New Yorker Essay By Malcolm Gladwell

When Thurber was writing about dogs, he was writing about men.

The virtues that seemed inherent in dogs—peacefulness, courage, and stoical indifference to circumstance—were ones that he felt had been lost by their owners.

We do a lot of this at — always going on and on about how A is just a metaphor for B, and blah, blah, blah. You didn’t really buy this boo because of some grand metaphor. In a piece bearing the deceptively unassuming title “Dog Story,” Adam Gopnik deploys his formidable dual storytelling torpedo of disarming personal anecdote and uncompromising scientific rigor to explore post-Darwinian views on dog domestication: [C]ountering [Darwin’s] view comes a new view of dog history, more in keeping with our own ostentatiously less man-centered world view. A marginally calmer canid came close to the circle of human warmth — and, more important, human refuse — and was tolerated by the humans inside: let him eat the garbage.

Dogs, we are now told, by a sequence of scientific speculators … Then this scavenging wolf mated with another calm wolf, and soon a family of calmer wolves proliferated just outside the firelight.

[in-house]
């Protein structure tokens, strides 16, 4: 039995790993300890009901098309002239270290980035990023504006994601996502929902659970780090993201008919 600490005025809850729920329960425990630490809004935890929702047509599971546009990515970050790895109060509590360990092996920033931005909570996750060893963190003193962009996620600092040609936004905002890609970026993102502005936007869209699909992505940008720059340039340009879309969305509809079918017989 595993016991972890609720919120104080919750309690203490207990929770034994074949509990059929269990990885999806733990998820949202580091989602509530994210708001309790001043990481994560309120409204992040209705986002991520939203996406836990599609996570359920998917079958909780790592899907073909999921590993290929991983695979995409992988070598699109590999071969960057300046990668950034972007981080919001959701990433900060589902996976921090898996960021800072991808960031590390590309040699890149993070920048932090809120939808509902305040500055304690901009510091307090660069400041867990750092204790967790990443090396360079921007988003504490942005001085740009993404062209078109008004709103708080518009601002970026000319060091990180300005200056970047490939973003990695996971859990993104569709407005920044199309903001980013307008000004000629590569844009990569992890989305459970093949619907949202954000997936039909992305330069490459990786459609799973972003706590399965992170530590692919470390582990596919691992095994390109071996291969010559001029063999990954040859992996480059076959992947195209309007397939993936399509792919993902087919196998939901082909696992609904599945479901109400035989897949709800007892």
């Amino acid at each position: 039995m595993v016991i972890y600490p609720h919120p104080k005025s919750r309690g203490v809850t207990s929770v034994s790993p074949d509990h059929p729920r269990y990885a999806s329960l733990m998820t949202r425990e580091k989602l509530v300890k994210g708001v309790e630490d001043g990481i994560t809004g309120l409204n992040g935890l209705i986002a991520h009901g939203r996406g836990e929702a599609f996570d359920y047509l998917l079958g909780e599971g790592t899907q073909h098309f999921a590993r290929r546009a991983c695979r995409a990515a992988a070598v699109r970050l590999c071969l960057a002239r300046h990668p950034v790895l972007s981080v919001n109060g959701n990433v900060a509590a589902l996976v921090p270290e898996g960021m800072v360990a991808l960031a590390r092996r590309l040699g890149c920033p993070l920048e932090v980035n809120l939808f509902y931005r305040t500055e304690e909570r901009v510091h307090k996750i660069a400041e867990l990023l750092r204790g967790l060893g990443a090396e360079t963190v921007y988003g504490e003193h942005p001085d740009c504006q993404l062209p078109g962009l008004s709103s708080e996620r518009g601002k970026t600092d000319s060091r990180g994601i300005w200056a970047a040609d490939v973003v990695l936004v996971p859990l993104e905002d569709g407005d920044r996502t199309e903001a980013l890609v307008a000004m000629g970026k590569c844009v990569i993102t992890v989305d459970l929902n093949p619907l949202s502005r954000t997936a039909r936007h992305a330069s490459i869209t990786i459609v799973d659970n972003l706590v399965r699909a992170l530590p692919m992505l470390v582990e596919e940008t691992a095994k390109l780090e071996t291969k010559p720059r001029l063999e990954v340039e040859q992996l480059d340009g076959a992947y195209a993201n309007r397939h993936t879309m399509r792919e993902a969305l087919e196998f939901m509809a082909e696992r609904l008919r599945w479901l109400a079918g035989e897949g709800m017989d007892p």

There are cases where the details of an episode have passed into history and are widespread in the literature. We try to make judgments about source attribution with fairness and in good faith. In retrospect, for example, we should have credited Miles Wolff's 1970 book about Greensboro, because it's central to our understanding of those events.

We sometimes fall short, but our hope is always to give readers and sources the consideration they deserve.

Gladwell claims two things: first, that Philby et al. And second, that they did less damage than the pointless, paranoid hunt for double-agents that followed their unmasking.

One of the themes of Gladwell's piece, and apparently of Macintyre's book, is that Brits like Philby were considered sound for reasons having to do with class and background, and were thus above suspicion.

Or, as Gladwell phrases it: The “cost” of the high-trust model was Burgess, Maclean, and Philby.

To put it another way, the Philbyian secret service was prone to false-negative errors.


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